There are many different Bible translations. Some make their claim as the "most literal" or "most accurate", but another category of translations steers more toward the feelings and intentions of Scripture versus being extremely literal. Moderate translations still strive for accuracy and are still pretty literal to a point, but they tone down the difficult jargon and make it easier for readers to understand what they are reading. A couple of Moderate translations are the HCSB and LEB.
The Holman Christian Standard Bible (HCSB) is an Optimal Equivalence translation based on ‘recognizing that form cannot be neatly separated from meaning and should not be changed.’ Holman Bible Publishing assembled a team of over 100 scholars from around the world and from 17 different denominations to complete the New Testament in 1999 and then the full bible in 2004.
1984 saw Arthur Farstad, the general editor for the NKJV, begin a new translation project based on the same texts used for the NKJV. This got halted when Farstad died 5 months into the work and the leadership transferred hands. The text used for the NT changed to use the Koine Greek (Novum Testamentum Graece) instead of the Greek Majority Text which Farstad helped author as the source text. The original CSB was to be published by LifeWay Christian Resources, the publishing arm of the Southern Baptist Convention (SBC) which is why we know it as Holman CSB.
Fast forward to 2017, the CSB was released as an update of the HCSB. Holman Bible Publishers had become B&H Bible Publishing when joining LifeWay. From Publishers Weekly, ‘having Holman in the title was “an oddity, not an asset,” said Dr Jeremy Howard, B&H Bible publisher and renaming the new translation reflects its modernity.’ The revisions include using ‘Lord’ in place of ‘Yahweh’ for God’s personal name, in a return to the traditional practice seen in other English Bible versions, along with some other updates.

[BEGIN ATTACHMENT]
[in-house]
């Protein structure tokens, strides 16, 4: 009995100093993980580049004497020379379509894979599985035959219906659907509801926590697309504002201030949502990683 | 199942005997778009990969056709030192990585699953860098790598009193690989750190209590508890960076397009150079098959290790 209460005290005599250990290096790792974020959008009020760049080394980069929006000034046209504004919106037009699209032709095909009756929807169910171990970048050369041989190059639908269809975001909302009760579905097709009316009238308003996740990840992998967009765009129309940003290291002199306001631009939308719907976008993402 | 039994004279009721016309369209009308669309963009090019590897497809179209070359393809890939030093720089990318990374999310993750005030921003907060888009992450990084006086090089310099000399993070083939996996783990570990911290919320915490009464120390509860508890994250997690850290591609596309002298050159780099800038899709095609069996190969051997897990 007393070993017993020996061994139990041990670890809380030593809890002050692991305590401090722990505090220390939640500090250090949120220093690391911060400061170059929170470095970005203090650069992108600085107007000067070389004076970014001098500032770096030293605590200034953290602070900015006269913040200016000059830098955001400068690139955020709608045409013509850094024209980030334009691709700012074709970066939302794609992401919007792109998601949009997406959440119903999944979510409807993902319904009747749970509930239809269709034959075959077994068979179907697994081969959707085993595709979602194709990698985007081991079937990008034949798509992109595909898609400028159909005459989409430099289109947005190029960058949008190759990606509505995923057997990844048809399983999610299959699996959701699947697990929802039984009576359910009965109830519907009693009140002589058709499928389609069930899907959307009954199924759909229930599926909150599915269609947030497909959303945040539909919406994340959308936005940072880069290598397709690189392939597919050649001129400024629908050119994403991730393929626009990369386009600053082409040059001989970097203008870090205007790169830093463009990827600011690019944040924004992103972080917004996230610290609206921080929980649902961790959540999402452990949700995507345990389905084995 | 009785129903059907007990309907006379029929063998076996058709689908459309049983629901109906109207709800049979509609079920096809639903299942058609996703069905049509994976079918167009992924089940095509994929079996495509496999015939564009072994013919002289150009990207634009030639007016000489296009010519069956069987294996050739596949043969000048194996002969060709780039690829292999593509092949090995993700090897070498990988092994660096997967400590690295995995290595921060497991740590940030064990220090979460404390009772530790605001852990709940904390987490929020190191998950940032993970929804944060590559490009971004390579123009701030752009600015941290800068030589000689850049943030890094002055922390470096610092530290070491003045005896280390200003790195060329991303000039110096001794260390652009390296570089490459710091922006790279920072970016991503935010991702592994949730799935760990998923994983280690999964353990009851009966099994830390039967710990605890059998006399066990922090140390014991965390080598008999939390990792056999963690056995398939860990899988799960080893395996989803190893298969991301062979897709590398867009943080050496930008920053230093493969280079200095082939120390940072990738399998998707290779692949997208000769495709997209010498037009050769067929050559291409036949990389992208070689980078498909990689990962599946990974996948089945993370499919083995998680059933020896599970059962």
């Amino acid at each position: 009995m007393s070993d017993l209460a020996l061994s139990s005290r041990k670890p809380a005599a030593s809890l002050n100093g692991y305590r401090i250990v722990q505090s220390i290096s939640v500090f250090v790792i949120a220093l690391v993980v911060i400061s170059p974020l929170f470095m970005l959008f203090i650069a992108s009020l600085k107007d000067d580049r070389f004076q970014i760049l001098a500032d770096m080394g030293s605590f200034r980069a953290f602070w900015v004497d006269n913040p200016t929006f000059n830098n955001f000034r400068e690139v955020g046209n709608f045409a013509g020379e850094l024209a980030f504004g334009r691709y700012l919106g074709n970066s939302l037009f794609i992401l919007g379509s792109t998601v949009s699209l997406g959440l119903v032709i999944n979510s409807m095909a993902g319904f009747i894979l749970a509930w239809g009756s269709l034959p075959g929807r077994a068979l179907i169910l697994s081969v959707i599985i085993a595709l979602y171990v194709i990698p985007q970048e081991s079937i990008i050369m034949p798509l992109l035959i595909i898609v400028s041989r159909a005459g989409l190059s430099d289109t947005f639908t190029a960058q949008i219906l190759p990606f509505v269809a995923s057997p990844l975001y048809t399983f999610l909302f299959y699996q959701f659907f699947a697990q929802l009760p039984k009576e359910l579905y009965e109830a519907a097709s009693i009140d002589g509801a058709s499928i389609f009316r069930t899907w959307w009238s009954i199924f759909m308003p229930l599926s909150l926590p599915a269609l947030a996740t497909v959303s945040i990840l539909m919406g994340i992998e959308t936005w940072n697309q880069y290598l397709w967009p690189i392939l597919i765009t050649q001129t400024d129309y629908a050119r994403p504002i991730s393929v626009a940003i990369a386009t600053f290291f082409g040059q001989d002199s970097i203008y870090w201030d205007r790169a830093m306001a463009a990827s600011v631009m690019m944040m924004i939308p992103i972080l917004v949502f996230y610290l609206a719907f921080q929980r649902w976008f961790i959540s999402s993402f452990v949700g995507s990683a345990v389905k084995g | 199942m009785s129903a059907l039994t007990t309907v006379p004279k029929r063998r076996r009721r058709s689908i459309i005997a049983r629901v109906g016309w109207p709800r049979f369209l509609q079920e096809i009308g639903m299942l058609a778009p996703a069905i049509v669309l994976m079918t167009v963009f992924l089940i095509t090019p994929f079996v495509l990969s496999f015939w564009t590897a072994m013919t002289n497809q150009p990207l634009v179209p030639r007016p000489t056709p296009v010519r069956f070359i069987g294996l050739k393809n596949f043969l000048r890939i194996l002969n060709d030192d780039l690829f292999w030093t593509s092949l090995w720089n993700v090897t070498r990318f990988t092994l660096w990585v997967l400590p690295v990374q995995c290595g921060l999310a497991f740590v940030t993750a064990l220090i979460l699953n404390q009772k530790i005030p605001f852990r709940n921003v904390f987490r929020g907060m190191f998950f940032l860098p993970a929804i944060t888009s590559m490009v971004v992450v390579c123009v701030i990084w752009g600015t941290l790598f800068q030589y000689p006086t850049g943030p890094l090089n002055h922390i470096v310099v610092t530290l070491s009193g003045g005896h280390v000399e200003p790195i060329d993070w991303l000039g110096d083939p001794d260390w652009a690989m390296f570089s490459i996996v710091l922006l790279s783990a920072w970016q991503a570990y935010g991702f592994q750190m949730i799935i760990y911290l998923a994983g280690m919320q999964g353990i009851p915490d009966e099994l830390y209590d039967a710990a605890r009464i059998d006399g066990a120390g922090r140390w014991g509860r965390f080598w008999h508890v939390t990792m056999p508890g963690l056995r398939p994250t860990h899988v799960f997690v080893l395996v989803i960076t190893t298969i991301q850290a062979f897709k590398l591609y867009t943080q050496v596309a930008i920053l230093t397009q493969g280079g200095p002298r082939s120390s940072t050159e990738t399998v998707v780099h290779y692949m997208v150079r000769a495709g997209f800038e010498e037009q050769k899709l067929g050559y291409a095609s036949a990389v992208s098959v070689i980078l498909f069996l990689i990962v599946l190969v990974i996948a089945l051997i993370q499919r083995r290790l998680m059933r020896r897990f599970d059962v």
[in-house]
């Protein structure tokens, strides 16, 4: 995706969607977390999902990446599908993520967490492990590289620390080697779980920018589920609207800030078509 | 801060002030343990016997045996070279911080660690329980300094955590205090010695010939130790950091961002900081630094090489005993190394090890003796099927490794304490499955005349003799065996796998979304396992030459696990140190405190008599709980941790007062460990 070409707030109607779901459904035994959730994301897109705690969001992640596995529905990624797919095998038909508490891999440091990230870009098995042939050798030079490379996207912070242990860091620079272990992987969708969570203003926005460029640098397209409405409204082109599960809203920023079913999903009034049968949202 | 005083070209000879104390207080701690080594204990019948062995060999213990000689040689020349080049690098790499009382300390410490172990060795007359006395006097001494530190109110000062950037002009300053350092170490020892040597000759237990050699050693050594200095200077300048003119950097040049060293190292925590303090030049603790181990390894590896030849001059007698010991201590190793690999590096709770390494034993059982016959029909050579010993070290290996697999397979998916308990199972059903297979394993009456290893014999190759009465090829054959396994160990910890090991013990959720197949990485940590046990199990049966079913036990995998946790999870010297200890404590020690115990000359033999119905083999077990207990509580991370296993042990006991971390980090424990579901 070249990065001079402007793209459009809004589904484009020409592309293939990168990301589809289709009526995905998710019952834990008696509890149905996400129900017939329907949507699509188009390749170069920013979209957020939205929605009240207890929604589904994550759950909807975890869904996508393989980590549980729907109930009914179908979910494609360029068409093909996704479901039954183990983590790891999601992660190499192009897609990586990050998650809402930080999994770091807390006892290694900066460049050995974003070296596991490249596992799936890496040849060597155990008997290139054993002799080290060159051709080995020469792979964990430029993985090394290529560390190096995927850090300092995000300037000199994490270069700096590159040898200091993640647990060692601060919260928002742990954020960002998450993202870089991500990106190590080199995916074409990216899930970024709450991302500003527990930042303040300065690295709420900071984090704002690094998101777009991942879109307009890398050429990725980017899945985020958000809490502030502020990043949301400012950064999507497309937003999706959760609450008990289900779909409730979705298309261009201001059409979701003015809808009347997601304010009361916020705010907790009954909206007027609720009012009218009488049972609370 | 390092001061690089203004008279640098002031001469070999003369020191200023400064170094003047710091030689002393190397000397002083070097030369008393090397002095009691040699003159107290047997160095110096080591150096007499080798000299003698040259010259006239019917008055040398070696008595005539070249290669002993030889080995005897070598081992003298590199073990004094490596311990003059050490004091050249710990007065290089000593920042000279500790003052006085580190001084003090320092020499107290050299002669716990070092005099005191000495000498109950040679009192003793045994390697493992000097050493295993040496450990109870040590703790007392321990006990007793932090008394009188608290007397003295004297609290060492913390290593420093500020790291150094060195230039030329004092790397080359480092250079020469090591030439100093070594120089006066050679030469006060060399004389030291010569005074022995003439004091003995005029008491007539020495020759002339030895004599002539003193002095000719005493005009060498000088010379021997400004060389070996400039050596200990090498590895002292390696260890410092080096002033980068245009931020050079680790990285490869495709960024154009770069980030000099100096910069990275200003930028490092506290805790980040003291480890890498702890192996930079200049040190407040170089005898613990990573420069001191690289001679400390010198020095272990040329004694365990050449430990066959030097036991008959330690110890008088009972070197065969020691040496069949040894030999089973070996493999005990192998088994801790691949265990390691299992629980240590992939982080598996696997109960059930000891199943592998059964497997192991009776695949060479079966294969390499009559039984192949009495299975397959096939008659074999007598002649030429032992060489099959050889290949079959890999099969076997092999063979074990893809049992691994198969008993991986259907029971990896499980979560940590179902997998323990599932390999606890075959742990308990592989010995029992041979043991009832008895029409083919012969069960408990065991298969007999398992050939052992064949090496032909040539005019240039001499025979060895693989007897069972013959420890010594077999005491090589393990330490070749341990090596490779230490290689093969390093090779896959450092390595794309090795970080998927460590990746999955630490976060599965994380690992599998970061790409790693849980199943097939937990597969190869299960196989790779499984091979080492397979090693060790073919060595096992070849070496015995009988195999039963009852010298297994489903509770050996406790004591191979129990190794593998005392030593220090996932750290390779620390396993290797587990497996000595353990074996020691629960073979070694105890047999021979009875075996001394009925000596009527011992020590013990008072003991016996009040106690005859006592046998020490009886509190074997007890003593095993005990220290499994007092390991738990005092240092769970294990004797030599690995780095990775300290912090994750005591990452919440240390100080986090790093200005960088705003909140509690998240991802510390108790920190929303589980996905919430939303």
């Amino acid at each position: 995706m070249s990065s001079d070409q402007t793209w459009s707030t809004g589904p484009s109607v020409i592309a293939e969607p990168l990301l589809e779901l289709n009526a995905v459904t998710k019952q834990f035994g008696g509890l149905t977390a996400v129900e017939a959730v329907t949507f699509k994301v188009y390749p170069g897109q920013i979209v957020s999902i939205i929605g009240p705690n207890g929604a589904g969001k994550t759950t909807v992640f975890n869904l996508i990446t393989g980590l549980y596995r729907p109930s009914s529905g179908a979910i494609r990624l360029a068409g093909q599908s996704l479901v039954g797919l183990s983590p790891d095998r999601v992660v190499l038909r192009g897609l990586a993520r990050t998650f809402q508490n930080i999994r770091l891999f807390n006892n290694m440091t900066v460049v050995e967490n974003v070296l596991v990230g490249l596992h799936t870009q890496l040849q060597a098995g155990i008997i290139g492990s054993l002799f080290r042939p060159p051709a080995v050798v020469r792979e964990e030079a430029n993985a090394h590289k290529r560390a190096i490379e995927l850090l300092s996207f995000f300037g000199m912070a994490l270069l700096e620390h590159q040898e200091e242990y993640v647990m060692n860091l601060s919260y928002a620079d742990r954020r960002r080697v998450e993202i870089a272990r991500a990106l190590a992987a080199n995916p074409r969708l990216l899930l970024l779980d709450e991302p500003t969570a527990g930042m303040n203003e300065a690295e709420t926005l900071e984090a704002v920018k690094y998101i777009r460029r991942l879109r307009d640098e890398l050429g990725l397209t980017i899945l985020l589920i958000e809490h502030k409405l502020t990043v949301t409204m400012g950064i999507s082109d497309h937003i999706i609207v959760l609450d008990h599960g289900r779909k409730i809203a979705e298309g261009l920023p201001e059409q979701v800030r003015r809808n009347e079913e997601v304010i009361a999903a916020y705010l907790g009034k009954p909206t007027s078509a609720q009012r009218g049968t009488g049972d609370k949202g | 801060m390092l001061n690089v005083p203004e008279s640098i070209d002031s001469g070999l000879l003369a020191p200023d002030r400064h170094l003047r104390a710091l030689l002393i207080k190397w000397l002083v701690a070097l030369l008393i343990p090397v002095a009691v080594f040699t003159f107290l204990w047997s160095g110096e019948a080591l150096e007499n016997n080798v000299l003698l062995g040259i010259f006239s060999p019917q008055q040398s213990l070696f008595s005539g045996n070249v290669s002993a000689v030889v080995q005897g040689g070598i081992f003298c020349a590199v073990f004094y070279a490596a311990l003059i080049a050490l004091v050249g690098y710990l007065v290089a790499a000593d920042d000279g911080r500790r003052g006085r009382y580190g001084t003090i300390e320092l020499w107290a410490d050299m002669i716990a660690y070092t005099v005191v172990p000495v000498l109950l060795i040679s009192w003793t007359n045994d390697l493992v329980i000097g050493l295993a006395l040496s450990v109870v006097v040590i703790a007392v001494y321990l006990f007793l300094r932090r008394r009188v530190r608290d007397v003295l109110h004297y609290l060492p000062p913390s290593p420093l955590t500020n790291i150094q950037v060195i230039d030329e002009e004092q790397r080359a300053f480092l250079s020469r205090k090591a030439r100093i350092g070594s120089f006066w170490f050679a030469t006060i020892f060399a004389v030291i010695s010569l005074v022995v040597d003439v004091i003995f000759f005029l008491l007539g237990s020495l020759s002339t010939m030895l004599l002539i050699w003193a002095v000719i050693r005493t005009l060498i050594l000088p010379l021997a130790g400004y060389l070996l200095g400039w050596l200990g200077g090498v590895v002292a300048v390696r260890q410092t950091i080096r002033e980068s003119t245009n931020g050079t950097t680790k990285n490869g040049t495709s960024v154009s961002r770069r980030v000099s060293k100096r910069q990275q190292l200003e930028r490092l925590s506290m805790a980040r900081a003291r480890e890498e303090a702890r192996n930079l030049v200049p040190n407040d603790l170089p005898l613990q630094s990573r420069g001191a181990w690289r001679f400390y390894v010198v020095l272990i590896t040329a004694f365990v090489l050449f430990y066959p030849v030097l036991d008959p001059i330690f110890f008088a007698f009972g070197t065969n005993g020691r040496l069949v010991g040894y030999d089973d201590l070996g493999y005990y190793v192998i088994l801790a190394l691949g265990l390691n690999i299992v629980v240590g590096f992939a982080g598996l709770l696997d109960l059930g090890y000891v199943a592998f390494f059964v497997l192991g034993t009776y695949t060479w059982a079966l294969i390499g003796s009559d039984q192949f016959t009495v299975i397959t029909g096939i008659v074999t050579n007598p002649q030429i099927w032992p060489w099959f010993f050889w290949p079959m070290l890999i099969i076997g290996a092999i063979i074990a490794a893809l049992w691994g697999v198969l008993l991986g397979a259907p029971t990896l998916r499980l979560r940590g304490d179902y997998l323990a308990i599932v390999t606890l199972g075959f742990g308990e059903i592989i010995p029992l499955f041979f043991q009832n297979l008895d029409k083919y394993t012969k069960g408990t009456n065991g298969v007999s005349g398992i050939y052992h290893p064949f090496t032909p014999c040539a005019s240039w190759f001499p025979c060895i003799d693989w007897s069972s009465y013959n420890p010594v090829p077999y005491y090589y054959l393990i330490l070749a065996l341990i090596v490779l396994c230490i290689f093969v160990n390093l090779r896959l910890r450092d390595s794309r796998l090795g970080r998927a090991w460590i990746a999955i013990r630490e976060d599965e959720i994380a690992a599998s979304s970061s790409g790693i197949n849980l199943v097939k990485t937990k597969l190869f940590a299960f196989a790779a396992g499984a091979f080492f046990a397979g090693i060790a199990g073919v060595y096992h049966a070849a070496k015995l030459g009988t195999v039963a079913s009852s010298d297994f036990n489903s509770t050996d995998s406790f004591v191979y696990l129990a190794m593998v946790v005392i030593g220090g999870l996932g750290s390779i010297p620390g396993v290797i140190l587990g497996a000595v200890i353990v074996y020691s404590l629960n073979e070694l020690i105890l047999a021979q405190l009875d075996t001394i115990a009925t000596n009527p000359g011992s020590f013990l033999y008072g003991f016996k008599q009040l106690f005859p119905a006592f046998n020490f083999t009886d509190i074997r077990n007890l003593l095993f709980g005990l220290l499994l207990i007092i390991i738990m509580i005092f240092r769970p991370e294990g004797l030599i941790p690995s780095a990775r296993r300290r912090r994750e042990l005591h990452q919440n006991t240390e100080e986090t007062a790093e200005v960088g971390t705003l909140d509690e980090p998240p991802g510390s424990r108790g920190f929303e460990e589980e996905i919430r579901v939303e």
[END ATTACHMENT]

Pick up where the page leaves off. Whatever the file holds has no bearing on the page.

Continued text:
Lexham English Bible calls itself "your second Bible". Lexham says that the LEB compliments other translations as a sort of study buddy translation. It helps readers make sense of complicated terminology, idioms and phrases in the more literal translations, while LEB remains moderately literal. It is also a great translation to begin interlinear studies to cross examine the original texts to English. The simplicity of LEB allows for an easier first step into the original languages, especially when using software such as the Logos Bible Software, which Lexham recommends. LEB prides itself on having extremely transparent translation processes, again referencing the Logos Bible Software.
LEB was started by using the Lexham Hebrew-English Interlinear Bible and the Lexham Greek-English Interlinear New Testament. While so many translations are started with the mission of creating a more literal or accurate translation, the LEB was always intended to be used alongside your primary Bible in order to gain a new perspective and understand the difficult texts better.